An overview of the way in which with increasing autonomisation of finance capital, models come to shape the real economy and influence its restructuring.
Arbitrage is defined as any technique to profit from differences in price between identical assets in different markets. At its simplest, if an asset is priced at £1000 in one country and at £1200 in another, I can buy in the cheaper market and sell in the more expensive and profit from the difference. In real life the transactions required are usually more complex and often involve the use of hedging and swaps to cover the difference in risk between similar or related but not identical assets.
It is a fundamental tenant of modern economics and financial modelling that we can assume that that markets are free from arbitrage opportunities. In real world, of course, this is not the case, arbitrages do exist, and in practice traders will look for arbitrage and attempt to profit from it. Much of the automatic algorithmic trading that happens today is designed to take advantage of just this effect. This can itself be seen as a self-correcting mechanism, to some degree - as arbitrages are discovered and exploited they should naturally cease to exist. In the simple example above as more people buy the £1000 asset and sell the £1200 one the excess demand should raise the price of the first asset and the excess supply reduce the price of the second until they match and the trade ceases.
The existence or non-existence of arbitrage may seem of minor consequence, however, I want to argue that in fact unravelling this concept reveals much about the workings of the economy today and the political economy of neo-liberalism.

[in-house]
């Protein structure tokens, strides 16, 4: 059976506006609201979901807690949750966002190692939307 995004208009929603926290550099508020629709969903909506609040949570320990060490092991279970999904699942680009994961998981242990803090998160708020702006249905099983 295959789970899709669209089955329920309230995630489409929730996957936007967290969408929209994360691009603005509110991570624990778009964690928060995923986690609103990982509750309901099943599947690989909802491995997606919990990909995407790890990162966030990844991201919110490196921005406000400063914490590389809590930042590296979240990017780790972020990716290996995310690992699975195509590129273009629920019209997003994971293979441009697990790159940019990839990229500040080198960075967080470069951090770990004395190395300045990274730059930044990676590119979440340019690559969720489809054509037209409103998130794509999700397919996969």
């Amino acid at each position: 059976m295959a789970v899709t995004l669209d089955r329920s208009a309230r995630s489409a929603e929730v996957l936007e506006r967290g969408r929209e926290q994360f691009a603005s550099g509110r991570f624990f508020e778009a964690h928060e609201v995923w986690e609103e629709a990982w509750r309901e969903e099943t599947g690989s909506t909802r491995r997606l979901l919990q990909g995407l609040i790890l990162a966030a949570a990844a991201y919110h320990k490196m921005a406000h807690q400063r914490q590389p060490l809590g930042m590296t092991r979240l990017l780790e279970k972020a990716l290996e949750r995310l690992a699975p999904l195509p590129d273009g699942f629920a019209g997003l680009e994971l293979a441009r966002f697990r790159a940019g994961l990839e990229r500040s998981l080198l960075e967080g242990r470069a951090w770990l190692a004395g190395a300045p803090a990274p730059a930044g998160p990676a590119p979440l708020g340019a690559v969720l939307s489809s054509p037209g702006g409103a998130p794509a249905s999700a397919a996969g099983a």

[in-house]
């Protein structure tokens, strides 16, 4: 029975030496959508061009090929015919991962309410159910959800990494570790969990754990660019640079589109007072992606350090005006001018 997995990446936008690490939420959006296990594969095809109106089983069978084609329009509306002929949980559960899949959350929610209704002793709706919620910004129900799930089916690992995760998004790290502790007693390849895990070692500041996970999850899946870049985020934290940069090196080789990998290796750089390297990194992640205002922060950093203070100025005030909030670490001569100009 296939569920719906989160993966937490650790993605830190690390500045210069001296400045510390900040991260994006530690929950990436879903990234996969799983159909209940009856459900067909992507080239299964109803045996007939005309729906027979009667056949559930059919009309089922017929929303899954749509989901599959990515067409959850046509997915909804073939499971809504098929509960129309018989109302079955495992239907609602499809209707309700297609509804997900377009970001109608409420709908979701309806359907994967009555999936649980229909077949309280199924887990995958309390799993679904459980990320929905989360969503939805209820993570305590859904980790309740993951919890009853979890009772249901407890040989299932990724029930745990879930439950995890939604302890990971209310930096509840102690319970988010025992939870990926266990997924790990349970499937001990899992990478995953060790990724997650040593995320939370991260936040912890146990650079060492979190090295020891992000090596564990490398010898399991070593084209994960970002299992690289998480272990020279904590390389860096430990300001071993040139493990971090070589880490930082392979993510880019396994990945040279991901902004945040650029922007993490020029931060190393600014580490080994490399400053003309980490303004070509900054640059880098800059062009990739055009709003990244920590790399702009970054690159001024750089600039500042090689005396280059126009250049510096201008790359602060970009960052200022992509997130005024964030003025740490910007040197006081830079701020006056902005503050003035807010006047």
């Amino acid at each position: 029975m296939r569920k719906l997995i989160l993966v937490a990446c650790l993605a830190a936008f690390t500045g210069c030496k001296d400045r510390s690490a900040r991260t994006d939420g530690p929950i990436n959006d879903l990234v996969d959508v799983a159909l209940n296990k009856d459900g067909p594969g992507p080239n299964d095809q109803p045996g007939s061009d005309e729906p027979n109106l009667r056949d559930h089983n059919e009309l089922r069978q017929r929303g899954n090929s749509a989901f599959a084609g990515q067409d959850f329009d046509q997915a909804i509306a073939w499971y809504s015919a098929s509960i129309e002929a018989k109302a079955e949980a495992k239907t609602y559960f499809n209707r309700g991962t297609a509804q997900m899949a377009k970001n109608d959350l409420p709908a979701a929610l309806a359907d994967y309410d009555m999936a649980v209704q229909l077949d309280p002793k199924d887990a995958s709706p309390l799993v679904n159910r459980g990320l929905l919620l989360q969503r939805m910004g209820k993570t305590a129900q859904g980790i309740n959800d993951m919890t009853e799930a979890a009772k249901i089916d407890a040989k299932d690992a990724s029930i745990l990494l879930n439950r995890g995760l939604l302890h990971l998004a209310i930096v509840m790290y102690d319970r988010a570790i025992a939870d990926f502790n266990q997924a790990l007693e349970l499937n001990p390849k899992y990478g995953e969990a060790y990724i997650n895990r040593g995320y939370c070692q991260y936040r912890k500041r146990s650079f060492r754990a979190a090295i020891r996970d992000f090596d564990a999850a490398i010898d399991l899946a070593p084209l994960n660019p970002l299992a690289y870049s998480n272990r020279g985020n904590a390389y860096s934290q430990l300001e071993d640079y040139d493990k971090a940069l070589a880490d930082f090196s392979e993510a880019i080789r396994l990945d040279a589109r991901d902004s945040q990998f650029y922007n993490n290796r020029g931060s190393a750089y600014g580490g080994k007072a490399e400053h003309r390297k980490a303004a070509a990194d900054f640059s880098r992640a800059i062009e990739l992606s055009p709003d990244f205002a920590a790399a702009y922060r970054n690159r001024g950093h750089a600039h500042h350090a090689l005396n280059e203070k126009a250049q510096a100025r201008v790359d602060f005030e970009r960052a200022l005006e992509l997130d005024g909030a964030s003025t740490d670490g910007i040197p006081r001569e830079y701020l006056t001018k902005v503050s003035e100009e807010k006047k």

In order for arbitrage to be sufficiently small that it can be ignored from a broad economic perspective, a number of features are required to hold in a given market. I am going to examine three conditions and the political consequences that arise from them:
- markets need to be efficient
- there need to be no transaction costs
- transactions need to be instantaneous
The efficient market hypothesis (EMH) states, at its strongest, that all information about an asset is already in the price. This means that the past behaviour of an asset cannot affect the future price of that asset, be that a share, a security, a piece of property or anything else for sale in a public market. If shares in a company have been increasing for the last month, that should have no bearing on what the price does tomorrow, because the events that led to those rises have already been taken into account and future changes will be in response only to future events. The market is "efficient" at processing information, such that publicly known knowledge is instantly encoded into asset prices.
Mathematically this means that prices follow what is known as a Markov process, and it is a core assumption for almost all financial mathematics which allows the construction of tractable models.